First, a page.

While the economy might have picked up a bit, the semiconductor infrastructure industry’s latest results still leave a lot to be desired. KLA-Tencor’s (NASDAQ:KLAC) recently announced Q3 revenues of $309.6 million is a drop of 49% over the previous year’s $602.2 million. Last year’s EPS of $0.61 also fell drastically to loss per share of $0.34 and exceeded the market’s estimated loss of $0.26 per share. Boy, this looks scary!
By region, the US contributed 43% of new system orders and Europe brought in only 2%. Excluding Japan, whose contribution to new orders fell to 11%, other parts of Asia did rather well with Korea growing to 9% contribution, Taiwan coming in at 31%, and the rest of Asia remaining flat at 4% over the quarter.
Sequentially, the company saw significant growth in the contribution of Wafer Inspection at 32% and Reticle Inspection at 17%. However, Metrology’s sequential contribution fell to 10% while the Solar, Storage, High-brightness LED and other non-semi contribution fell to 2%. Services also registered a sequential decline and contributed 39% of new orders. However, the company saw most activity in 45-nanometer and below development and pilot activity, which contributed roughly 95% of the semiconductor systems orders received in the quarter.
Going forward, KLA-Tencor is expecting orders to be flat or plus or minus 20% compared with the current quarter, with revenues of $270-$310 million in Q4 and non-GAAP loss of $0.08-$0.24 per share.
One of KLA’s areas of emphasis for the year was improving customer focus, which they are achieving through investments and strengthening engagements through a more collaborative approach. Their commitment to innovation and product introduction during the quarter has helped them retain their market leadership position and also grow in markets where they were relatively weaker. But the broader trend of falling prices and margins in the highly competitive consumer chip business has sent shivers through the semiconductor infrastructure business. The chill continues.
In addition to their current product offerings, they believe that they are on way to “significantly out- investing” their competitors. They are investing heavily to be in a position to bring new products to the markets at a faster pace over the coming quarters. Close customer ties and their new product range they hope will help them capture a bigger pie once the market recovers. The problem is that the overall market is shrinking.
Continuing cost-control measures, the company announced further job cuts of 10% of the workforce and additional plans to consolidate facilities.
The stock is currently trading at $25.50, taking its market capitalization to nearly $4.3 billion.
The other player, Applied Materials (AMAT), the largest supplier of tools for making microchips, did not have a better quarter than KLA-Tencor. Q2 revenues of $1.02 billion fell 53% over the year with a loss of $0.10 per share. A year ago, they earned $0.26 per share. New orders in the quarter were down 73% to $649 million, and the backlog stood at $3.16 billion, down from $4.05 a quarter ago.
By segment, Silicon Solutions Group (SSG) revenue fell 80% over the year to $0.26 billion. Applied Global Services (AGS) revenue of $0.32 billion fell 47% over the year and revenue from Display Operations of $0.08 billion fell 58% over the year. The only segment to register growth was the Energy and Environmental Solutions (EES), where revenue of $0.36 billion grew 320% over the year, driven by two new SunFabs recognized in the quarter.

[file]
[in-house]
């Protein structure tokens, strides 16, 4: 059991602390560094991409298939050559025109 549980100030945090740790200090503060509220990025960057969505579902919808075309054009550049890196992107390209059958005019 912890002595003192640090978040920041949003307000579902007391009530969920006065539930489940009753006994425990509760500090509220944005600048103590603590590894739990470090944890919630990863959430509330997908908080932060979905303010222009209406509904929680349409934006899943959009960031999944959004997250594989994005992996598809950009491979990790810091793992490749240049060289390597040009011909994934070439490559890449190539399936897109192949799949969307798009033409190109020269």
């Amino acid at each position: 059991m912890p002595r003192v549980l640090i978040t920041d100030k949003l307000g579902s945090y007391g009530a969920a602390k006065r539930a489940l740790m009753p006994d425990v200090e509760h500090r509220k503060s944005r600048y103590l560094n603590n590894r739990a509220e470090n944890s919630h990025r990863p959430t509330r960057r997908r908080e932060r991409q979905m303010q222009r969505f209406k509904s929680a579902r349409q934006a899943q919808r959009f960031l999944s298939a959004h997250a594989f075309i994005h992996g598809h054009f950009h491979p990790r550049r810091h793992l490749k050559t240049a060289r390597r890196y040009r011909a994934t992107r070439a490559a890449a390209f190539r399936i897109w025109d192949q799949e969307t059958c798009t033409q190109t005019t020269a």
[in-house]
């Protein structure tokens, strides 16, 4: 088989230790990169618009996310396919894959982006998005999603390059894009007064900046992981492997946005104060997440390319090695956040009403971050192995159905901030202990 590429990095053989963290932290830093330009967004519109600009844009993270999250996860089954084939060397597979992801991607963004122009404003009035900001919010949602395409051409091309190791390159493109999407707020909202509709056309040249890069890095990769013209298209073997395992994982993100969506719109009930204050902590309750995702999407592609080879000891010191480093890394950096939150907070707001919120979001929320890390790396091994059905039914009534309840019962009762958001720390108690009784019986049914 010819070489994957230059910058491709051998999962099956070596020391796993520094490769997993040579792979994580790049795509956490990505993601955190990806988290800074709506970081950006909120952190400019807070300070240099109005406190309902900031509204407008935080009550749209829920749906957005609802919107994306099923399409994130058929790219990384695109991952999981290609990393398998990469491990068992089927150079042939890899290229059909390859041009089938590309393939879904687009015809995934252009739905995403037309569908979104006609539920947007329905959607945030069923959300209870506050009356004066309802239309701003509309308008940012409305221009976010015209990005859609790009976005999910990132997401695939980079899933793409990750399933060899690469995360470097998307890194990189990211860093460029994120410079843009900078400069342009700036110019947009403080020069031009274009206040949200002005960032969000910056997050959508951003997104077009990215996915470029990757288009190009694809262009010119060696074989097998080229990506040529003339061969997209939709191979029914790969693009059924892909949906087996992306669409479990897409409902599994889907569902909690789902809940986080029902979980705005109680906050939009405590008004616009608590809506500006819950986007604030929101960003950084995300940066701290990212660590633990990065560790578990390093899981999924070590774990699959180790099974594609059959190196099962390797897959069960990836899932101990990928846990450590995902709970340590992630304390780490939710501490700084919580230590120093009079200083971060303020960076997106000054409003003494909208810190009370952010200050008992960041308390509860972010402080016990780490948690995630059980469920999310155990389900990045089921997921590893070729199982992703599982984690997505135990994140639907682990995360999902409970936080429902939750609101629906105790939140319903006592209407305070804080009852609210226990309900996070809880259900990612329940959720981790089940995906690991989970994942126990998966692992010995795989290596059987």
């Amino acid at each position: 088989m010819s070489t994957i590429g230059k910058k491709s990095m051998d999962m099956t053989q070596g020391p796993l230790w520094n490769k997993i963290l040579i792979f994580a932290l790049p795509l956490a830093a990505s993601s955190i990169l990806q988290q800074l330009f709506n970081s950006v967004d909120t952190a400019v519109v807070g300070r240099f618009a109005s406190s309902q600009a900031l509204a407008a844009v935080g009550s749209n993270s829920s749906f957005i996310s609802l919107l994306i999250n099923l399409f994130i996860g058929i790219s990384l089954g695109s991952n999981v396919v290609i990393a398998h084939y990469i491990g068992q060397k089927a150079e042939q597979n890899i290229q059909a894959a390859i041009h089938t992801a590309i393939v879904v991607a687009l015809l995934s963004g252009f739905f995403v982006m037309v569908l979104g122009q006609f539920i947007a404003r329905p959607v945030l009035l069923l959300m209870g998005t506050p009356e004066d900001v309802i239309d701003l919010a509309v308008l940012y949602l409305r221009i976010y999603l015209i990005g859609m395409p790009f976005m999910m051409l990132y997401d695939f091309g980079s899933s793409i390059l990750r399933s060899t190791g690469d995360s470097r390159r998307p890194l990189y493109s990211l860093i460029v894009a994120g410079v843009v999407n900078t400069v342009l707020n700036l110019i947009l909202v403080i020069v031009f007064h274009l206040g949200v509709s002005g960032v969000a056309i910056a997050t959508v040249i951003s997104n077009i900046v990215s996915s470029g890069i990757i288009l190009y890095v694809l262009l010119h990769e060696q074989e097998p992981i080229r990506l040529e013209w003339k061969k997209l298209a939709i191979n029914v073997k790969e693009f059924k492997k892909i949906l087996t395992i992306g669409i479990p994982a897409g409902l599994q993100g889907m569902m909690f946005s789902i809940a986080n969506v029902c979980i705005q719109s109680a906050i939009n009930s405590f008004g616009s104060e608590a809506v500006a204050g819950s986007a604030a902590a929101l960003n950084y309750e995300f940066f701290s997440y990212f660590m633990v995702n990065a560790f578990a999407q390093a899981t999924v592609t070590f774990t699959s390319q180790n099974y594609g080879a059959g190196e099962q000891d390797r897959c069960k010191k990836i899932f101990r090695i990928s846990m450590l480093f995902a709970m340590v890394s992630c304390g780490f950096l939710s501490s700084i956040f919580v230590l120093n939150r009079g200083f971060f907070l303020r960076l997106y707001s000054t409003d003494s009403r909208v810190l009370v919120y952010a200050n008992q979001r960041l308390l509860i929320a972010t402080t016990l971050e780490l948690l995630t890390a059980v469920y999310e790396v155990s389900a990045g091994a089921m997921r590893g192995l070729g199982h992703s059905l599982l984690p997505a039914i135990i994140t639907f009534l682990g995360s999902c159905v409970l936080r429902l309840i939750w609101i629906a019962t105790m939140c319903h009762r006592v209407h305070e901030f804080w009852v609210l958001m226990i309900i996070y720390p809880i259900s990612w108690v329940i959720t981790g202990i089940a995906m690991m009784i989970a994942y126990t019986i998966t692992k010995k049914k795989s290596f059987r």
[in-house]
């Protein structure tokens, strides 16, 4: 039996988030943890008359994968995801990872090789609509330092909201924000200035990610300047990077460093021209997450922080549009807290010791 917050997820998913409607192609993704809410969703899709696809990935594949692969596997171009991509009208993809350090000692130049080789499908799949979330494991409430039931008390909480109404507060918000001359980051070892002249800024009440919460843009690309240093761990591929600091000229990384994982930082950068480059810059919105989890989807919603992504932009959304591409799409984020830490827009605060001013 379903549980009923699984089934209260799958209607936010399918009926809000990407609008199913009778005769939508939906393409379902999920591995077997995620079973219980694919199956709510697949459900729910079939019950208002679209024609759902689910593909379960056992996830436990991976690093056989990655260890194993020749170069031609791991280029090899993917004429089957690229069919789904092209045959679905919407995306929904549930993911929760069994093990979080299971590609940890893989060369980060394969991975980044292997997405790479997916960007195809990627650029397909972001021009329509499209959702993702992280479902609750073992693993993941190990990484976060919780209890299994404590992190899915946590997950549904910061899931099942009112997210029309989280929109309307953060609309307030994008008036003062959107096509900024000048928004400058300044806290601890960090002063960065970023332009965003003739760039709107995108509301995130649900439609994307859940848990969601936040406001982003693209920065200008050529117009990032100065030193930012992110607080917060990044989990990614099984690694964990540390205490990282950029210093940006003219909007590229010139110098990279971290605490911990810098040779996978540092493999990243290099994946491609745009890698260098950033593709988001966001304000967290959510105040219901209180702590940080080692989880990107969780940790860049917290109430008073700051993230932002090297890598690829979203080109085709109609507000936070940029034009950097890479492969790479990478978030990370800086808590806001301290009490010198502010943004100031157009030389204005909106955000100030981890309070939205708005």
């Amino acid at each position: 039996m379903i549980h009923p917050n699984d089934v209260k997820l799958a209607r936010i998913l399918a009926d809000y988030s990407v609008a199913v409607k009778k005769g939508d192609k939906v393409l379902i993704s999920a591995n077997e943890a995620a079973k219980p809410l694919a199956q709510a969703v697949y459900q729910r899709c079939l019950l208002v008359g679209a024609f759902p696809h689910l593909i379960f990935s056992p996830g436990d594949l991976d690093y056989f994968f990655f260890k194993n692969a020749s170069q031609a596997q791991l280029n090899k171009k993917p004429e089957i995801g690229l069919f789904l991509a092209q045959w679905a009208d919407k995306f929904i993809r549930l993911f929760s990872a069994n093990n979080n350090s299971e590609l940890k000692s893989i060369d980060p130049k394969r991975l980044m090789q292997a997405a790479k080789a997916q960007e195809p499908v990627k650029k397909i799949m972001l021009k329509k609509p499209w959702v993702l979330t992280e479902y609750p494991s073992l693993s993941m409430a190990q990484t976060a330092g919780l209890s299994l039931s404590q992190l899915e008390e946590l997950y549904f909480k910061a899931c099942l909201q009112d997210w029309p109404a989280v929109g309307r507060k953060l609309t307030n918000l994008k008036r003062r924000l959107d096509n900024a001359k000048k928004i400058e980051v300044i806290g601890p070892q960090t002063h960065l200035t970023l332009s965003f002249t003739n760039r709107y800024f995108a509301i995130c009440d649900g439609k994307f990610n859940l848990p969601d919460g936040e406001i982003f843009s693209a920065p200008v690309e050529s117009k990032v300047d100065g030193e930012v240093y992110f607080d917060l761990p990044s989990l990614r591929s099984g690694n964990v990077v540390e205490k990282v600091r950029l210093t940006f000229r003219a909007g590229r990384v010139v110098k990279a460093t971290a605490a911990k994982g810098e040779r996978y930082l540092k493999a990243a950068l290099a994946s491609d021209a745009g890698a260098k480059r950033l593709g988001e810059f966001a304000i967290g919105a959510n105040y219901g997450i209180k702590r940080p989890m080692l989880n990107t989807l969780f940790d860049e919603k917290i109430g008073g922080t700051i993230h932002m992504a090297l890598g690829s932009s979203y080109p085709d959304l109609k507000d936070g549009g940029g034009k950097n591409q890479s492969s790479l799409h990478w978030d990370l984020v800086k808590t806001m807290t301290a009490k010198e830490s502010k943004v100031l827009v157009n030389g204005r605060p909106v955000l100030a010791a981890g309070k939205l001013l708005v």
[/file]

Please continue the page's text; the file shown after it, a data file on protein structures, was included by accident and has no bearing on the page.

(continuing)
During the past half year, AMAT signed off five factories in four countries in the solar space. Their total SunFab capacity has now reached 200 megawatts and their customers have produced more than a quarter of a million panels. They have demonstrated module efficiency beyond 9% in the lab and are targeting 10% efficiency in production, with production costs under $1 per watt by the end of 2010. They are making substantial R&D investments in thin film, and anticipate a number of active SunFab opportunities to be converted to contracts in the coming months. In an otherwise dismal picture, solar looks like a promising growth market in which AMAT may find a bright future.
The company seems optimistic about the future as they are already seeing signs of recovery in China and a slowdown in the US recession. With demand growing for mobile handsets, personal computers, TVs and infrastructure, Applied Materials hopes to see improvement in factory utilization in semiconductor and display.
Like their peers, they continued to focus on investing in improved product ranges during the quarter. In Silicon, they anticipate market demand to rise from its bottom, even though it remains at very low levels. In Logic their customers reported shrinking inventory levels and stronger order flows. Foundry utilization is also expected to improve from levels of sub-50% in calendar Q1 to nearly 70% by the end of Q2.
While the SSG segment is improving, it is primarily driven by technology buys. AMAT is expecting industry demand for wafer fab equipment to be $8-$11 billion in 2009 compared to the $10-$12 billion estimated last quarter.
Again like their peers, they are seeing customers focus on technology buys designed to move capacity to the next node and investing in next-generation products. Additionally, AMAT is also driving new business processes and operating efficiencies to help minimize costs now and emerge stronger from the recovery.
Despite the company’s optimism, their outlook for Q3 was negative as they expected revenues to be flat or down 15%. They are projecting a loss of $0.06-$0.14 per share.
AMAT’s stock is currently trading at $11.10, taking its market capitalization to $14.8 billion.